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Top Takeaways

Forum discussion affirmed that strengthening diverse routes into the creative industries is key to ensuring that the growth in creative jobs benefits local people.

Bootcamps, apprenticeships and the Kickstart programme, are all opportunities to open up access to more diverse workers. Case studies showed how re-trainers, over 50s and the long-term unemployed have all built successful careers in the creative industries using these skills pathways.

But discussion also highlighted that the following flexibilities could significantly increase their impact:  

  • National skills ‘products’ can be very prescriptively structured and their desired outputs very narrowly defined, making them difficult for creative sector businesses to access. Greater flexibility in the design, delivery and outcomes for these products would make it easier to align with, for example, the project-based workflows of many creative businesses.
  • Gaps between the suite of national skills products can lead to disconnected talent pathways for both employers and workers. Flexible funds available at a local or combined authority level can create bridges into and between those schemes, nurturing talent to directly meet business need.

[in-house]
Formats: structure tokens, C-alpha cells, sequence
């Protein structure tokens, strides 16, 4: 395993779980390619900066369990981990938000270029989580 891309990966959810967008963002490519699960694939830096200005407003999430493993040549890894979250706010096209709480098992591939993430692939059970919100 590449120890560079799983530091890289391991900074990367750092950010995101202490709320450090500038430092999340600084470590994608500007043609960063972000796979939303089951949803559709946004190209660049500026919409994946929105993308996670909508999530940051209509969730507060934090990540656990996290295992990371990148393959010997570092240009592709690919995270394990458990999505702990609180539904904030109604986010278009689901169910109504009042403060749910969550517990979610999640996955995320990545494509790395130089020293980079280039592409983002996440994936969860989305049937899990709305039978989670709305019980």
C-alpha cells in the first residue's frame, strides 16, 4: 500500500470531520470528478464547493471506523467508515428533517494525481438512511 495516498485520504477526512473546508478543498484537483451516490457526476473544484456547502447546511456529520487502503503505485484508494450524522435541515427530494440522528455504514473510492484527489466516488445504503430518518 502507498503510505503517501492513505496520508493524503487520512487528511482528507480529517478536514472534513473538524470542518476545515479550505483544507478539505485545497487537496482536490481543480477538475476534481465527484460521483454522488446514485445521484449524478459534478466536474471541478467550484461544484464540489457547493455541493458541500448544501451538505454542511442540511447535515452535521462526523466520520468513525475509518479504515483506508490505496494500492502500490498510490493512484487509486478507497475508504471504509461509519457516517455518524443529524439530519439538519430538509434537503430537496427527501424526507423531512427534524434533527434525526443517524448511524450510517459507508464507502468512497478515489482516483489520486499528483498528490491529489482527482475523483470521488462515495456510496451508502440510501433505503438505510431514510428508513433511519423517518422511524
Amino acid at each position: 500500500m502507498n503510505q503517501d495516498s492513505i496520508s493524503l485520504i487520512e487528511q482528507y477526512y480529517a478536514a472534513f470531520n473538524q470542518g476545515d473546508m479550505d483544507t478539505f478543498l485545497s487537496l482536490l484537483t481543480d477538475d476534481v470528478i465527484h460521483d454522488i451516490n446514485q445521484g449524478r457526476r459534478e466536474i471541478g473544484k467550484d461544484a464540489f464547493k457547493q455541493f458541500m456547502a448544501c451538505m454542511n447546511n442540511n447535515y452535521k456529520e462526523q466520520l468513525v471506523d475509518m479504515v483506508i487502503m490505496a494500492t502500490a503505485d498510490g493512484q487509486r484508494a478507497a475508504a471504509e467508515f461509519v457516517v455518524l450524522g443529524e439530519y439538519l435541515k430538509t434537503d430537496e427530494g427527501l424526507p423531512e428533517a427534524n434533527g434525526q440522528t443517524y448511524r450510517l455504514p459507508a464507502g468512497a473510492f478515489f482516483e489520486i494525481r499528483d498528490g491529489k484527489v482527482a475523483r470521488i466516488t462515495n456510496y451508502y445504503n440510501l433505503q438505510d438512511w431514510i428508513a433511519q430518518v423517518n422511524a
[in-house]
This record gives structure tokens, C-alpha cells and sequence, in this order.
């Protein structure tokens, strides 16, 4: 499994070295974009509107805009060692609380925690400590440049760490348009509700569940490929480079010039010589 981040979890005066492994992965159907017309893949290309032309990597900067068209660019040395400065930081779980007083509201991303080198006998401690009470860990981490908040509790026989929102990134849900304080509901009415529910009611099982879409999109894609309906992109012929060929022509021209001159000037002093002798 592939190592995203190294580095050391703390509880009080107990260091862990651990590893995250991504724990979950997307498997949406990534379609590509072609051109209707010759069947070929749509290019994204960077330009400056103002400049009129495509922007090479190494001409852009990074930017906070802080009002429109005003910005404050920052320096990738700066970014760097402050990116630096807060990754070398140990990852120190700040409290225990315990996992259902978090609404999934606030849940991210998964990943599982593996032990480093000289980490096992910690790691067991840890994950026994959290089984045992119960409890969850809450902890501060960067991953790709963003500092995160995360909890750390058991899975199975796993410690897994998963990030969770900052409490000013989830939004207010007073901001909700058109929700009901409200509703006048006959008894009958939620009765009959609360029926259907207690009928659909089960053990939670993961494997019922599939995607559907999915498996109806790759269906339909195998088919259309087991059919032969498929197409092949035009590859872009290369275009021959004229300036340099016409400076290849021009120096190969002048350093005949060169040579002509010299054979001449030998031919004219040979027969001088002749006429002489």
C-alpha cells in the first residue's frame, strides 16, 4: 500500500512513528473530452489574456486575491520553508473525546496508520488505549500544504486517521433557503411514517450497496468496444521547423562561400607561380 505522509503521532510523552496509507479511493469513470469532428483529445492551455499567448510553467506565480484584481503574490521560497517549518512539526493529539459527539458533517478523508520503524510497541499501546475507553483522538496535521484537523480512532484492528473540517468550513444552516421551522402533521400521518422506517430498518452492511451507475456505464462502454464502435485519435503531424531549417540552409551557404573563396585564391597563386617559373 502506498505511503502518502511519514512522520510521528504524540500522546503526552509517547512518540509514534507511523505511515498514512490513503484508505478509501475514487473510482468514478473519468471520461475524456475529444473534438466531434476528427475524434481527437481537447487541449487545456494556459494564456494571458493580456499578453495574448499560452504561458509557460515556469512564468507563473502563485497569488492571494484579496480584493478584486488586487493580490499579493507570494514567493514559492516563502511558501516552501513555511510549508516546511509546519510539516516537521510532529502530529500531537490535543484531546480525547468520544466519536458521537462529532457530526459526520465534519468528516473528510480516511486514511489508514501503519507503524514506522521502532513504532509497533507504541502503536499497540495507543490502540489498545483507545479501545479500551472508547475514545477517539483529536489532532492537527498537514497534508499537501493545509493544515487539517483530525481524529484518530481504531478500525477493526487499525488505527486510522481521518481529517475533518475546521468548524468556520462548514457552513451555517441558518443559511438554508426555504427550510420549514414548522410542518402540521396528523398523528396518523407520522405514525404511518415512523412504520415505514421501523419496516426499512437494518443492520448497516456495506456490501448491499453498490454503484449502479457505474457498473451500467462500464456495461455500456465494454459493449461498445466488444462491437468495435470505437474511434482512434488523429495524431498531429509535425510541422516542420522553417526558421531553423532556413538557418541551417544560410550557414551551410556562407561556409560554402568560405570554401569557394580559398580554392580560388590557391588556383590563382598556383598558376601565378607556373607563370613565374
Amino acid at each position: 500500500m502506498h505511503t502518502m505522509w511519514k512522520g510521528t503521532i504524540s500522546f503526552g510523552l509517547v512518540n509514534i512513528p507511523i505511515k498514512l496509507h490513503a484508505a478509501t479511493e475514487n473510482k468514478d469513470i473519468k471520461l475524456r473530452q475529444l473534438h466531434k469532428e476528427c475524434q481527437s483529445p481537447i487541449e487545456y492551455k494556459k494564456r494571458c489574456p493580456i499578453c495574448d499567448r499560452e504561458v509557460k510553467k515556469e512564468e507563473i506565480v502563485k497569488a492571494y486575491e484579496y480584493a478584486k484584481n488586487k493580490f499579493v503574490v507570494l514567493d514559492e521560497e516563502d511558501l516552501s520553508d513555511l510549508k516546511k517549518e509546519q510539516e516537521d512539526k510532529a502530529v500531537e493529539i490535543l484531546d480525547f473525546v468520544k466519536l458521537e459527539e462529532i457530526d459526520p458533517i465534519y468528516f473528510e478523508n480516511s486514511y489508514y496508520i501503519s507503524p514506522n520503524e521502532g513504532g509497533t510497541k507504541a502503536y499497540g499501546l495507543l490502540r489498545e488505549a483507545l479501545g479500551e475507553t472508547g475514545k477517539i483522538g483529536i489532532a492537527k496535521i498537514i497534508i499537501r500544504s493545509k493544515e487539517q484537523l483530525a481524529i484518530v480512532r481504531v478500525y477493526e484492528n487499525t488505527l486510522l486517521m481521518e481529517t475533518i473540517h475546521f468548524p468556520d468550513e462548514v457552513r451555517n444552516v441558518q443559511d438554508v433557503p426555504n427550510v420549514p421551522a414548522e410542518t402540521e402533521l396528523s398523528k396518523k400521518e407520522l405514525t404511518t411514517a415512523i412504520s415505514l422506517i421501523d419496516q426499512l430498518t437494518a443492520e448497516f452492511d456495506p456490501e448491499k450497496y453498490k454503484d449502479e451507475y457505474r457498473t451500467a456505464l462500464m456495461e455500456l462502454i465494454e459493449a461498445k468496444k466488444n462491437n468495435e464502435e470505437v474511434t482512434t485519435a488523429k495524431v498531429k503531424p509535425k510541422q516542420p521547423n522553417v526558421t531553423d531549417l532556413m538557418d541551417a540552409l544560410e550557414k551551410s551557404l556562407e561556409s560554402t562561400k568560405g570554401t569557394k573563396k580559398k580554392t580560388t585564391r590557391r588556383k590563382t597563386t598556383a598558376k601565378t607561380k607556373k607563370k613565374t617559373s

• Bringing in new, diverse talent and giving them the right support can be challenging for creative micro businesses who lack HR or co-ordination capacity. Opening up access to unspent apprenticeship levies could help to create that capacity for small creative employers, that make up the majority of the sector.
  • Reframing procurement processes could make them more accessible to smaller, specialist sectoral organisations, enabling them to deliver skills programme. These organisations are perfectly placed to engage more diverse talent and to deliver the practical, specialist ‘work-ready’ skills employers and freelancers need. But by their very nature, they are often niche, specialist organisations delivering carefully tailored programmes, and therefore don’t have the capacity to compete for large tenders or deliver trainees in high numbers.
  • These smaller, grassroot, sector support organisations also need help to build their own capacity. For example, being able to access guidance on tendering processes or reporting requirements such as Ofsted. With the right support, many grass-roots cultural organisations could include skills development within their offer.
  • Better connection between planning and delivery of national and regional skills provision would help to avoid any overlap or duplication.
  • Fostering greater peer-to-peer connection and support across local government would help to spread successful approaches, insights and best practice.
  • Ensuring freelancers are properly supported is critical to cluster-based workforce development. Whether that’s by accessing flexible training so they can enhance their skills while still earning an income, or helping them to understand their rights and responsibilities as freelance workers, their needs must be recognised within local skills planning.
  • Industry and government need to raise awareness of the vast range of jobs and opportunities available across the creative industries.